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Issue #32

Productivity (In Theory)

John Loeppky

January 11, 2024

A stopwatch on a blue background. At the top of the stopwatch it says “Deadline” in red.
Slow, slow, slow/Gino Crescoli from Pixabay

Will Planning Always Be this Difficult?

In a recent video, productivity YouTuber Rachelle in Theory, shared a really interesting insight. Her channel, which revolves around planning of various types, also talks about neurodivergence a lot. In this video she started off by saying, “Truly productive people aren’t actually getting more done, they’re just getting the right things done.”

To which I immediately yelped, from my couch, coffee in hand, “If I’m lost, how do I figure out what the right things are?!” Her version of prioritizing starts with asking three questions: does this need to be done? Does this task need to be done by me? And, does it need to happen right now?” She goes into much further detail, including how you can align your task configuration with your morals and values, but these three questions are really helpful to ask ourselves.

I’ve talked previously in this newsletter about limiting the number of tasks you’ve chosen for yourself and, at first glance, this might seem at odds with Rachelle’s technique here. However, I think, even if you’ve only chosen one key thing to do today, there is still a ton of prioritization that is going to end up happening as a result. Let’s take my list from yesterday’s CRPL:

  • Get out of bed
  • Make breakfast
  • Toilet dogs (preferably not in a snow storm)
  • Work for an hour on book proposal
  • Make Dinner
  • Rest throughout

When we’re cripping productivity we have to work towards understanding that, even when we feel like we’ve got our shit figured out, it’s going to be really hard to get to the point where even simple tasks are automated. Productivity in a disabled body and mind requires a lot of thought that goes beyond the sort of automatic choices laid out in productivity books like Atomic Habits

So, looking at this list with that in mind, here’s what the list can turn into very easily:

  • Get out of bed

What changes if I’m sleeping in the bed versus on the couch?
Do I need to get the dogs out right away? 
Do I need to stretch once I get up?

  • Make Breakfast

What am I eating?
Do I need to make something that I can eat sitting in my wheelchair or do I need to transfer?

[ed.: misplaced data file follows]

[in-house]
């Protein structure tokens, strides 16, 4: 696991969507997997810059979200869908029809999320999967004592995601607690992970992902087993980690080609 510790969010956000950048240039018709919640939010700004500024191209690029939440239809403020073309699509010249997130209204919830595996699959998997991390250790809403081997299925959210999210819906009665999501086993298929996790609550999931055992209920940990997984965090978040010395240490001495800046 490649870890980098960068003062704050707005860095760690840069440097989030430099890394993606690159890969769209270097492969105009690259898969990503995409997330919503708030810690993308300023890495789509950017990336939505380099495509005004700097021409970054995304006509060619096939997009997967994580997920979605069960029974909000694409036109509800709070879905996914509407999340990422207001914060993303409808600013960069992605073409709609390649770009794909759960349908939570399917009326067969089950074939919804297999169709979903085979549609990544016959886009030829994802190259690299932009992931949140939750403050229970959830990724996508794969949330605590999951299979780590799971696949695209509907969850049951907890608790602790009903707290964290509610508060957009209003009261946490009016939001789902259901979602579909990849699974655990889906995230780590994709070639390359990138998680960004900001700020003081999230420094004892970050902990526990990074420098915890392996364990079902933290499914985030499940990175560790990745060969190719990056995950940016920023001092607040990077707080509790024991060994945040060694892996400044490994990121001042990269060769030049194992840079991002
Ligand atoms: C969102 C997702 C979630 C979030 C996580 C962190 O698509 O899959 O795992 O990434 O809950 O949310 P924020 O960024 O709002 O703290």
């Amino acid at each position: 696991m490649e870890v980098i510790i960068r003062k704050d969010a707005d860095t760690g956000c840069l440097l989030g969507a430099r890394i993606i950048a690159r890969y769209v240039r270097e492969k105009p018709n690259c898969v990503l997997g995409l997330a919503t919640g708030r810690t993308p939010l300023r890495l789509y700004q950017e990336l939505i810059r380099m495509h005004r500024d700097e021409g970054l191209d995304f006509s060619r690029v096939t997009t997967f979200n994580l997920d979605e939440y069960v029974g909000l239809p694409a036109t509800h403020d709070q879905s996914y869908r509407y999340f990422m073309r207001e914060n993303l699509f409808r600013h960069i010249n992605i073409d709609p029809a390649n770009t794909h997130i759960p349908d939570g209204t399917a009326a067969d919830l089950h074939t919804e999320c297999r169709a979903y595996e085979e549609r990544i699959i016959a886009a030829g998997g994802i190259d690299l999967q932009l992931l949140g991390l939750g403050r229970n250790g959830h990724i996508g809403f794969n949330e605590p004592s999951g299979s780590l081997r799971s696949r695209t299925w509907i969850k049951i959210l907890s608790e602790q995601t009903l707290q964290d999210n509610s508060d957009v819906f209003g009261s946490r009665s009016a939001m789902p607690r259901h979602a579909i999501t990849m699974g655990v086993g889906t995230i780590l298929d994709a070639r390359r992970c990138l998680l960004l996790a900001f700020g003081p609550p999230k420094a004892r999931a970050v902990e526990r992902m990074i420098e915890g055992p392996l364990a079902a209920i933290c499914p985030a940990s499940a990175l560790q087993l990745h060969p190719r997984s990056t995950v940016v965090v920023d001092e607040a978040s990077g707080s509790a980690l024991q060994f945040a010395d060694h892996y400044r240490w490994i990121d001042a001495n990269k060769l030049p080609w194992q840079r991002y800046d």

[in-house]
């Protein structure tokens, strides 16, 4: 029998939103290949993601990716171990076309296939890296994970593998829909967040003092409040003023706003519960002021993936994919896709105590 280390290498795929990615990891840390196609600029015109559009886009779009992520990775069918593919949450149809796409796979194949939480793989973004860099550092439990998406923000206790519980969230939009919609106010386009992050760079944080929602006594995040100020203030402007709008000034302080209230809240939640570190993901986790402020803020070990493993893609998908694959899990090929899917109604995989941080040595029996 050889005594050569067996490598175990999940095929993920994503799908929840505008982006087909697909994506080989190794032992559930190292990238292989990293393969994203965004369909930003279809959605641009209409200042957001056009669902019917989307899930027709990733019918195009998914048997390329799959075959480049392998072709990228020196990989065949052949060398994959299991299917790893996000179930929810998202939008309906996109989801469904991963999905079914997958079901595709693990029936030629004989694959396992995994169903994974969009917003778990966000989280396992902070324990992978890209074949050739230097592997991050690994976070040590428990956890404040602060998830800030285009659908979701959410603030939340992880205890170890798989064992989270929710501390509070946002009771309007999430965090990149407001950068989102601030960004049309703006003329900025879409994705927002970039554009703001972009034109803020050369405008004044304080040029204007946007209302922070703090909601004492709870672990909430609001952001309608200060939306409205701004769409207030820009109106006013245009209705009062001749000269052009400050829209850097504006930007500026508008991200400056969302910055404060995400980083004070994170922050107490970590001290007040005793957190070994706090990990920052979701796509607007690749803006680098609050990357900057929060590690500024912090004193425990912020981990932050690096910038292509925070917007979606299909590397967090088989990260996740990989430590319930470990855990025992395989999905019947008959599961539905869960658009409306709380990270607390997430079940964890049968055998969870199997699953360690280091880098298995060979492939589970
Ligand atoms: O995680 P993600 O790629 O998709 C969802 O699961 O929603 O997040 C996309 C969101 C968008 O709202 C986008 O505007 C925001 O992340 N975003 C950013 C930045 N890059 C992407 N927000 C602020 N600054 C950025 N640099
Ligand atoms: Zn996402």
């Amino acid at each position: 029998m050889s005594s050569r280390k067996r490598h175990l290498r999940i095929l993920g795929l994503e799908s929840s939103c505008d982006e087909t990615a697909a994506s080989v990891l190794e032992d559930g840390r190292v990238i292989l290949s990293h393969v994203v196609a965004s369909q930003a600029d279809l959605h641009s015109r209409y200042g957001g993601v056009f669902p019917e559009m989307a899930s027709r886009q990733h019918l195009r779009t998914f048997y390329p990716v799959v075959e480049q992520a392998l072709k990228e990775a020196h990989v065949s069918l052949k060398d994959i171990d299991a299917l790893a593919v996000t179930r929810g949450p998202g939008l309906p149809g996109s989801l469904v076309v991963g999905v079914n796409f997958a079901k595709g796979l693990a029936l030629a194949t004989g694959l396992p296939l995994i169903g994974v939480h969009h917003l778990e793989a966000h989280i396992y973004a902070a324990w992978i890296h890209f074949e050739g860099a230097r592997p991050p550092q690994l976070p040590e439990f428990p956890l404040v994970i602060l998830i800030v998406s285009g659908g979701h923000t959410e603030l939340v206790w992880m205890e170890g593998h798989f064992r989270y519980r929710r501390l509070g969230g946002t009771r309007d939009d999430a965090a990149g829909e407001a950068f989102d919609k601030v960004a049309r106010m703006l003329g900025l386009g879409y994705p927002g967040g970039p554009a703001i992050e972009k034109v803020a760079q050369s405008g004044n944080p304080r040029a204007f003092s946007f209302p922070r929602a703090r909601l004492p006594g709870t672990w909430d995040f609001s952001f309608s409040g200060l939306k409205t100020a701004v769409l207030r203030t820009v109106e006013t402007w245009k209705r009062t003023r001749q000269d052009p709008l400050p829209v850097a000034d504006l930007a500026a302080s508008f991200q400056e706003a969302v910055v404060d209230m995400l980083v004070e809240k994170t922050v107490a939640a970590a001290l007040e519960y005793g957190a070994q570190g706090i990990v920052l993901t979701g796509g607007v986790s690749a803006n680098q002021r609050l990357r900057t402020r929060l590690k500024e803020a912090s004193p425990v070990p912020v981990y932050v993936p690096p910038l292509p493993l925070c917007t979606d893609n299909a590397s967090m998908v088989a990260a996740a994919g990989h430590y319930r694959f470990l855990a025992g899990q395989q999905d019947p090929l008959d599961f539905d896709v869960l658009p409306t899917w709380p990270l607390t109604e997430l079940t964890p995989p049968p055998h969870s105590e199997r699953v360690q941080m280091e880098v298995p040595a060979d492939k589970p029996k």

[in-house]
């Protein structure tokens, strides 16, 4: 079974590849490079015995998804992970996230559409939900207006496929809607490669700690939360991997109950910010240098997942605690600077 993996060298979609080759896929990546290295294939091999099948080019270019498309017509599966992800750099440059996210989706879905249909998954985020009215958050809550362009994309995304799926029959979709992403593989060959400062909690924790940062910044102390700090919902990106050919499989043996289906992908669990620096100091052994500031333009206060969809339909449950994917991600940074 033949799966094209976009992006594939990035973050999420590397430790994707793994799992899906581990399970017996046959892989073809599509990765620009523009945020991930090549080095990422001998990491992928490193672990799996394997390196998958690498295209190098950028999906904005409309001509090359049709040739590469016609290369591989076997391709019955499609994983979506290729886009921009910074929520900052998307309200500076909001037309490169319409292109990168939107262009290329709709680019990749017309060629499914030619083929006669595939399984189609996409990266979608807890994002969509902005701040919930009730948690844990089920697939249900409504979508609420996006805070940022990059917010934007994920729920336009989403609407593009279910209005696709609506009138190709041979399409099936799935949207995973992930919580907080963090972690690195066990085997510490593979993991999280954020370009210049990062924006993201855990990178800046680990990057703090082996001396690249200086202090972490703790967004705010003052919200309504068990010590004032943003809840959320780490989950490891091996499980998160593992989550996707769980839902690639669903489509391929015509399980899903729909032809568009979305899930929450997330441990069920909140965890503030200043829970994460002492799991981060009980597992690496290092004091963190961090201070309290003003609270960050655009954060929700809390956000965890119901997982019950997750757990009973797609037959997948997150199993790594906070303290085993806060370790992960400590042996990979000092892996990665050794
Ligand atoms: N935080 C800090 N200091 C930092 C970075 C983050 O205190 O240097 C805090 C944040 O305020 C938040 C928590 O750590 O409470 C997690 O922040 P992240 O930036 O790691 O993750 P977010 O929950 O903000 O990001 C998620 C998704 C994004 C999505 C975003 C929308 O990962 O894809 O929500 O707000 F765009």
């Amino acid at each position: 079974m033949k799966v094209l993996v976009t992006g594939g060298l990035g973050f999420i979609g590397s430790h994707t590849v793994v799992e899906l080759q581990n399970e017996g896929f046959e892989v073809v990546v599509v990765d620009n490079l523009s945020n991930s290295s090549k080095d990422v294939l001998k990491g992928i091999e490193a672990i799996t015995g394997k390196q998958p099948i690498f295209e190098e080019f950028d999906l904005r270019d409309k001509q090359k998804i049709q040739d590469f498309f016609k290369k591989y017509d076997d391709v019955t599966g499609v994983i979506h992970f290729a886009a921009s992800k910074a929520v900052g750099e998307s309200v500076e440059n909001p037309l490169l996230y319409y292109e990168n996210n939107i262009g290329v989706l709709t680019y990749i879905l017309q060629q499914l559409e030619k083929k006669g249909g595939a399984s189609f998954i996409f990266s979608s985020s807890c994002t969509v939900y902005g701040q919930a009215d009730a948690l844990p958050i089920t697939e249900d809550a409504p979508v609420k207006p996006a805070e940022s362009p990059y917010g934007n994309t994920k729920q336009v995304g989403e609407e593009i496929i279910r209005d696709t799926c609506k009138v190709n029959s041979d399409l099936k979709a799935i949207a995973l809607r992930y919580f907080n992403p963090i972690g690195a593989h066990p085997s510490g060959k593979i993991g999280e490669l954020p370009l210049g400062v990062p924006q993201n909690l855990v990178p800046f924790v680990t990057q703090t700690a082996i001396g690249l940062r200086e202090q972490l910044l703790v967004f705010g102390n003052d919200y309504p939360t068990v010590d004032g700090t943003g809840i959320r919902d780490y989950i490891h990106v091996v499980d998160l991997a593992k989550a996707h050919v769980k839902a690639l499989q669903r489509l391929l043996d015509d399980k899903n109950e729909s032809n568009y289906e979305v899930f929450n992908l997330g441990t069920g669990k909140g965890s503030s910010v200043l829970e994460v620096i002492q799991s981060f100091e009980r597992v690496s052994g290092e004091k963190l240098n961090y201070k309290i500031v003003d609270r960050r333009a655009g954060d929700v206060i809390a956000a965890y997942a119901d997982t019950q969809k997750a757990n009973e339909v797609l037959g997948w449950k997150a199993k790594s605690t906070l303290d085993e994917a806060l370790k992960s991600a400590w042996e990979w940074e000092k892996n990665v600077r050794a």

How long will this take? 
Should I read while I’m eating? 

  • Toilet Dogs

Do I need help? 
Am I going to have to bribe the puppy to come inside?
What happens if they refuse to come in? 

  • Book Proposal

Which section?
Do I work from bed or my desk?
How do I protect this time from other responsibilities?

  • Make Dinner

What do we eat? 
Will I need help? 
When should I serve it? 

Overwhelmed yet? Don't worry, you don't have to be.

The point is that, like any high school math problem, there are just going to be more requisite steps in a disabled productivity thought pattern than there will be in your standard non-disabled one. And that’s okay, but it does mean we need systems to help us navigate them. Some of these tasks have been decided, if not carried out, by others. I subscribe to Hello Fresh so that I don’t have to pick what food I’m eating and how I need to cook it. My agent, in a pinch, can tell me which section of the book proposal I should be focusing on, and I am at the stage where I’m assuming the puppy will need bribery and corruption of some sort to come back in the house quickly. 

You’ll notice that a lot of the highly thought-heavy tasks have to do with the body and/or independence/interdependence. I am at a stage where I can make choices surrounding whether I need to stretch or transfer, fairly intuitively. However, life wasn’t always like that. Similarly, whether I need help can differ minute to minute or hour to hour. 

So, here’s your challenge for the day. Take your tasks from yesterday—just a few, not all of them—and sort out which ones you’ve put on crip autopilot and which ones still require intense thought or planning. My guess is that that second group is where an increased focus on the systems you don’t yet have in their best state could do you good. 

Until tomorrow,


PS: Can you do me a favour and share today's newsletter? It would mean a lot

Want to Support More Disability-led Writing?

I've decided to shift CRPL to a 5 times a week newsletter about productivity as I am fascinated by the topic, am in the early stage of writing a book about it, and want to have a place to think, and write, and create work about this vital area of thinking. Click below to join the daily newsletter and/or to help financially support this project.